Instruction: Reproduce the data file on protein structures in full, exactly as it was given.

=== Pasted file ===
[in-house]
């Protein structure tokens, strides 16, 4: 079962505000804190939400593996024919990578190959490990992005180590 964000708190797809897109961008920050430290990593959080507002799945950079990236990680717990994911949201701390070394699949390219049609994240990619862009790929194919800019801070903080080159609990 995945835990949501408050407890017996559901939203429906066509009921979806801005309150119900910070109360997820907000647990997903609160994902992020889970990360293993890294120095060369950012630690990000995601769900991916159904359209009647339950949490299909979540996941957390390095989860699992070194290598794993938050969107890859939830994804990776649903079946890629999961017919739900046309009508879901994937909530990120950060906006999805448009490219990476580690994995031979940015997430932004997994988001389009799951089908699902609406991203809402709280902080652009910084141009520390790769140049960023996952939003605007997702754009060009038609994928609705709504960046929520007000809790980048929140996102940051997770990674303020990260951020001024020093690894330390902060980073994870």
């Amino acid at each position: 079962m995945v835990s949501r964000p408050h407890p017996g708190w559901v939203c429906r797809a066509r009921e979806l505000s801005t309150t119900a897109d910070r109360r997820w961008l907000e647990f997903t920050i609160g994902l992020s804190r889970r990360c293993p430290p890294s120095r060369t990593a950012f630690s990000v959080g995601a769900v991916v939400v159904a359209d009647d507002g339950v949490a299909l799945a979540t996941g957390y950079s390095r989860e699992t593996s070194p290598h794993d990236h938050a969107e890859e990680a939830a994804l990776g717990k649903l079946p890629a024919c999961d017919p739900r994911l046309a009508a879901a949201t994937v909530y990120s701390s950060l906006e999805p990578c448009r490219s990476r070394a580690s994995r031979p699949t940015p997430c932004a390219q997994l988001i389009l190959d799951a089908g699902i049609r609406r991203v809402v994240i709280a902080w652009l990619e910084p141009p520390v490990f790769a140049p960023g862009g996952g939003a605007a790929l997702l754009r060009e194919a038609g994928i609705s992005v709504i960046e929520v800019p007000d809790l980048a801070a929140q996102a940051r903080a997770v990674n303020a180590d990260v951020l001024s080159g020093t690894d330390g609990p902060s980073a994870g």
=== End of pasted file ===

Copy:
[in-house]
């Protein structure tokens, strides 16, 4: 079962505000804190939400593996024919990578190959490990992005180590 964000708190797809897109961008920050430290990593959080507002799945950079990236990680717990994911949201701390070394699949390219049609994240990619862009790929194919800019801070903080080159609990 995945835990949501408050407890017996559901939203429906066509009921979806801005309150119900910070109360997820907000647990997903609160994902992020889970990360293993890294120095060369950012630690990000995601769900991916159904359209009647339950949490299909979540996941957390390095989860699992070194290598794993938050969107890859939830994804990776649903079946890629999961017919739900046309009508879901994937909530990120950060906006999805448009490219990476580690994995031979940015997430932004997994988001389009799951089908699902609406991203809402709280902080652009910084141009520390790769140049960023996952939003605007997702754009060009038609994928609705709504960046929520007000809790980048929140996102940051997770990674303020990260951020001024020093690894330390902060980073994870």
């Amino acid at each position: 079962m995945v835990s949501r964000p408050h407890p017996g708190w559901v939203c429906r797809a066509r009921e979806l505000s801005t309150t119900a897109d910070r109360r997820w961008l907000e647990f997903t920050i609160g994902l992020s804190r889970r990360c293993p430290p890294s120095r060369t990593a950012f630690s990000v959080g995601a769900v991916v939400v159904a359209d009647d507002g339950v949490a299909l799945a979540t996941g957390y950079s390095r989860e699992t593996s070194p290598h794993d990236h938050a969107e890859e990680a939830a994804l990776g717990k649903l079946p890629a024919c999961d017919p739900r994911l046309a009508a879901a949201t994937v909530y990120s701390s950060l906006e999805p990578c448009r490219s990476r070394a580690s994995r031979p699949t940015p997430c932004a390219q997994l988001i389009l190959d799951a089908g699902i049609r609406r991203v809402v994240i709280a902080w652009l990619e910084p141009p520390v490990f790769a140049p960023g862009g996952g939003a605007a790929l997702l754009r060009e194919a038609g994928i609705s992005v709504i960046e929520v800019p007000d809790l980048a801070a929140q996102a940051r903080a997770v990674n303020a180590d990260v951020l001024s080159g020093t690894d330390g609990p902060s980073a994870g």